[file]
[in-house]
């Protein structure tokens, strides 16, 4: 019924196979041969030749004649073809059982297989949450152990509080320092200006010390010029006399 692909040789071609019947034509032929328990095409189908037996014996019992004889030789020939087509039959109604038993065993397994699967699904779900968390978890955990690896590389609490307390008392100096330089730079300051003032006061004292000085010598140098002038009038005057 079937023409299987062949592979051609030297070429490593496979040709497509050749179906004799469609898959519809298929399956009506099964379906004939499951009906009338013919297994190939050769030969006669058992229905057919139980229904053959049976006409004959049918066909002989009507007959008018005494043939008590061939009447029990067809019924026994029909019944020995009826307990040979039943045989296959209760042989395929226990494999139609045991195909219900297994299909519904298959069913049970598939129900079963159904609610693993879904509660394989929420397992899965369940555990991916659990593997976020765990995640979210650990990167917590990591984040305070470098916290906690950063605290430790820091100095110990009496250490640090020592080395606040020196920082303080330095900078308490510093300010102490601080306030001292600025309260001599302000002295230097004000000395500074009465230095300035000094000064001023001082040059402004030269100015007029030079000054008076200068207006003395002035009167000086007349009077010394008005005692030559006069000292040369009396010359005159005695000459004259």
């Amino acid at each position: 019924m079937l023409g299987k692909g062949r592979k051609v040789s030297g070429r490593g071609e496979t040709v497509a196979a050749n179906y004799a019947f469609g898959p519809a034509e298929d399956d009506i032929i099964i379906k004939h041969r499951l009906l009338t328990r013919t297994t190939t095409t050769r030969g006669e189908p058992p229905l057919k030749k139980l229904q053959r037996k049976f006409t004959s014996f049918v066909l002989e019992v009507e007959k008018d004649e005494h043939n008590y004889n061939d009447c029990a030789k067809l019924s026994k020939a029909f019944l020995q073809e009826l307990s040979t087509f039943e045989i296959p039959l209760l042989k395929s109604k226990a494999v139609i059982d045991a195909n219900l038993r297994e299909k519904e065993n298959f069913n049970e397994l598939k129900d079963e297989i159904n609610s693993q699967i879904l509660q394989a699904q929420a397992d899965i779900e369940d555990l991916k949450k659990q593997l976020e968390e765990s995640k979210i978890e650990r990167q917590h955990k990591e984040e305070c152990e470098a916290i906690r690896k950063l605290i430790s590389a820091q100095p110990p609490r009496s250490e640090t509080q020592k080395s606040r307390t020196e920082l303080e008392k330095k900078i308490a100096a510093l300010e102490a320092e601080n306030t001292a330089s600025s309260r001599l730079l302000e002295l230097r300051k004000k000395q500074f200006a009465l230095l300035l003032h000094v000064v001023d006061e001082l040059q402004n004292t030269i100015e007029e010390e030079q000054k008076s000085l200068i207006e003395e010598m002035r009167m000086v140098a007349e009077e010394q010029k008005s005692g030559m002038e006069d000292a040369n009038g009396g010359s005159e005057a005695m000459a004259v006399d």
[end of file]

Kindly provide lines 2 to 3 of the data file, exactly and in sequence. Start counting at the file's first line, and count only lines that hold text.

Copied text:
């Protein structure tokens, strides 16, 4: 019924196979041969030749004649073809059982297989949450152990509080320092200006010390010029006399 692909040789071609019947034509032929328990095409189908037996014996019992004889030789020939087509039959109604038993065993397994699967699904779900968390978890955990690896590389609490307390008392100096330089730079300051003032006061004292000085010598140098002038009038005057 079937023409299987062949592979051609030297070429490593496979040709497509050749179906004799469609898959519809298929399956009506099964379906004939499951009906009338013919297994190939050769030969006669058992229905057919139980229904053959049976006409004959049918066909002989009507007959008018005494043939008590061939009447029990067809019924026994029909019944020995009826307990040979039943045989296959209760042989395929226990494999139609045991195909219900297994299909519904298959069913049970598939129900079963159904609610693993879904509660394989929420397992899965369940555990991916659990593997976020765990995640979210650990990167917590990591984040305070470098916290906690950063605290430790820091100095110990009496250490640090020592080395606040020196920082303080330095900078308490510093300010102490601080306030001292600025309260001599302000002295230097004000000395500074009465230095300035000094000064001023001082040059402004030269100015007029030079000054008076200068207006003395002035009167000086007349009077010394008005005692030559006069000292040369009396010359005159005695000459004259």
């Amino acid at each position: 019924m079937l023409g299987k692909g062949r592979k051609v040789s030297g070429r490593g071609e496979t040709v497509a196979a050749n179906y004799a019947f469609g898959p519809a034509e298929d399956d009506i032929i099964i379906k004939h041969r499951l009906l009338t328990r013919t297994t190939t095409t050769r030969g006669e189908p058992p229905l057919k030749k139980l229904q053959r037996k049976f006409t004959s014996f049918v066909l002989e019992v009507e007959k008018d004649e005494h043939n008590y004889n061939d009447c029990a030789k067809l019924s026994k020939a029909f019944l020995q073809e009826l307990s040979t087509f039943e045989i296959p039959l209760l042989k395929s109604k226990a494999v139609i059982d045991a195909n219900l038993r297994e299909k519904e065993n298959f069913n049970e397994l598939k129900d079963e297989i159904n609610s693993q699967i879904l509660q394989a699904q929420a397992d899965i779900e369940d555990l991916k949450k659990q593997l976020e968390e765990s995640k979210i978890e650990r990167q917590h955990k990591e984040e305070c152990e470098a916290i906690r690896k950063l605290i430790s590389a820091q100095p110990p609490r009496s250490e640090t509080q020592k080395s606040r307390t020196e920082l303080e008392k330095k900078i308490a100096a510093l300010e102490a320092e601080n306030t001292a330089s600025s309260r001599l730079l302000e002295l230097r300051k004000k000395q500074f200006a009465l230095l300035l003032h000094v000064v001023d006061e001082l040059q402004n004292t030269i100015e007029e010390e030079q000054k008076s000085l200068i207006e003395e010598m002035r009167m000086v140098a007349e009077e010394q010029k008005s005692g030559m002038e006069d000292a040369n009038g009396g010359s005159e005057a005695m000459a004259v006399d």